2. Set your lens on it's board so that it's easy to read and you can adjust both the aperture and shutterspeed when at eye level. Don't mount the lens so that the aperture scale is at the bottom of the lens up against the cover.

    3. Don't forget to allow for filter factors and exposure compensation, and remember, fresh batteries in the metering device and remember to take it!

    There are more, but you'll find them out as you go. :^)
     
  10. Mark Wangerin

    Mark Wangerin Member

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    Oh yes... one more thing. Aim the lens at the scene - not away from it.
     
  11. noseoil

    noseoil Member

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    Dorothy, just a couple to add, but theme and variation only. I check to make sure the shutter is closed by using a cable release to "take" the picture after composing. A dry run, as it were, before the film gets anywhere near the camera is my best way of checking the shutter, aperture and basic shot. This has saved me some film and anxiety. Once the film goes in the camera, you have everything set and just have to pull the slide, shoot and put it back in.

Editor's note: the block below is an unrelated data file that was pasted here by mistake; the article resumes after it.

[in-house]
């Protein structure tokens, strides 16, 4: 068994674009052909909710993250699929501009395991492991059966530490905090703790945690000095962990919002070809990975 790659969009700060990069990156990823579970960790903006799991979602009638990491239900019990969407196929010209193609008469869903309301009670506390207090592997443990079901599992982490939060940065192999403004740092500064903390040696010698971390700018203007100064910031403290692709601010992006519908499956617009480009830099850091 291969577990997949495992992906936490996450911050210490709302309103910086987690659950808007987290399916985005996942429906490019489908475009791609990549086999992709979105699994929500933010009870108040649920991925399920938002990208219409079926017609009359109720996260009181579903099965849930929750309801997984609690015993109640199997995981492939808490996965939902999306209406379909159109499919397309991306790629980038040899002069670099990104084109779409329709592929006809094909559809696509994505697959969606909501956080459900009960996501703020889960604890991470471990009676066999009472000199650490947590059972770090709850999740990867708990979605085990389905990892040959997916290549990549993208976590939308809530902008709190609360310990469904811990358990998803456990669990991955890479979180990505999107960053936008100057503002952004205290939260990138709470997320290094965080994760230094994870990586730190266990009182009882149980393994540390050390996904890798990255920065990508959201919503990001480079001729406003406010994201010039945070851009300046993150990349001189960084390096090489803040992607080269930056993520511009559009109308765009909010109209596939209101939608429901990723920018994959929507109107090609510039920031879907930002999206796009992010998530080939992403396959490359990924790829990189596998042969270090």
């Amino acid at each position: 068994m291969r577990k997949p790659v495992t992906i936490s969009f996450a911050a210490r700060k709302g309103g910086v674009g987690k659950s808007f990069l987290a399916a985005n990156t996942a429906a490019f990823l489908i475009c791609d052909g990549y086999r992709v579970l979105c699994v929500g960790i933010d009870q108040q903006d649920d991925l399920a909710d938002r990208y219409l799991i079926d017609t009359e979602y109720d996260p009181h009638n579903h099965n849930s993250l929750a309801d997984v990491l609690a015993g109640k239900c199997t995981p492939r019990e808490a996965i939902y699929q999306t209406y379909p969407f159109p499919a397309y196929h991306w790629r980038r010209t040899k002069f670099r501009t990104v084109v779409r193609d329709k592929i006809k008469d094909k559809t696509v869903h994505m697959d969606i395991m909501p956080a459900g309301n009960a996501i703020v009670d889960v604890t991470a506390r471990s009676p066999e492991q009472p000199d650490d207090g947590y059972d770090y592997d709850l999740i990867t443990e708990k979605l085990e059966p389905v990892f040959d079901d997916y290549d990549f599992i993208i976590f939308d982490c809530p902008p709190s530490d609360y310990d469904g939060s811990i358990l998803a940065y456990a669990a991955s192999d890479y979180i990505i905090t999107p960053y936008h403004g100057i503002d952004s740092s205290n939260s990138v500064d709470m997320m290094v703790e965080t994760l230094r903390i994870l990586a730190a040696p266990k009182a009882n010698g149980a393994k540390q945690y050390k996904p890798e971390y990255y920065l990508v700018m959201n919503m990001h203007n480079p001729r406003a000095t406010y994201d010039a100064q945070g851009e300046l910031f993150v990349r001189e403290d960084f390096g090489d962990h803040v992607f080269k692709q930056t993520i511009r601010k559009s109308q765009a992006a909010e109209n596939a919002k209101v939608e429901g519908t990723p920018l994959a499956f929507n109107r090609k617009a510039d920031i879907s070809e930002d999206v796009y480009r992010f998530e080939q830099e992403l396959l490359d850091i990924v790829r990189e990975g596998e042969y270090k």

How will you meter? If you've been using a 35mm slr, by all means, take it with you as it is familiar and won't be a distraction from the Crown. If hubby has a spot meter, it might take a bit of getting used to as, the first time I used mine, it was just confusing. Added another layer to the already "mass confusion" I was dealing with, but your brain may be better organized than mine.

    I use a 4" x 5" framing device (a mat board will work with a string or stick attached for the focal length) which matches your lens is a simple tool and worth the effort. Look at the image without using the camera at all, just a simple "window" works well to see the scene first. If it is what you want, set up and shoot.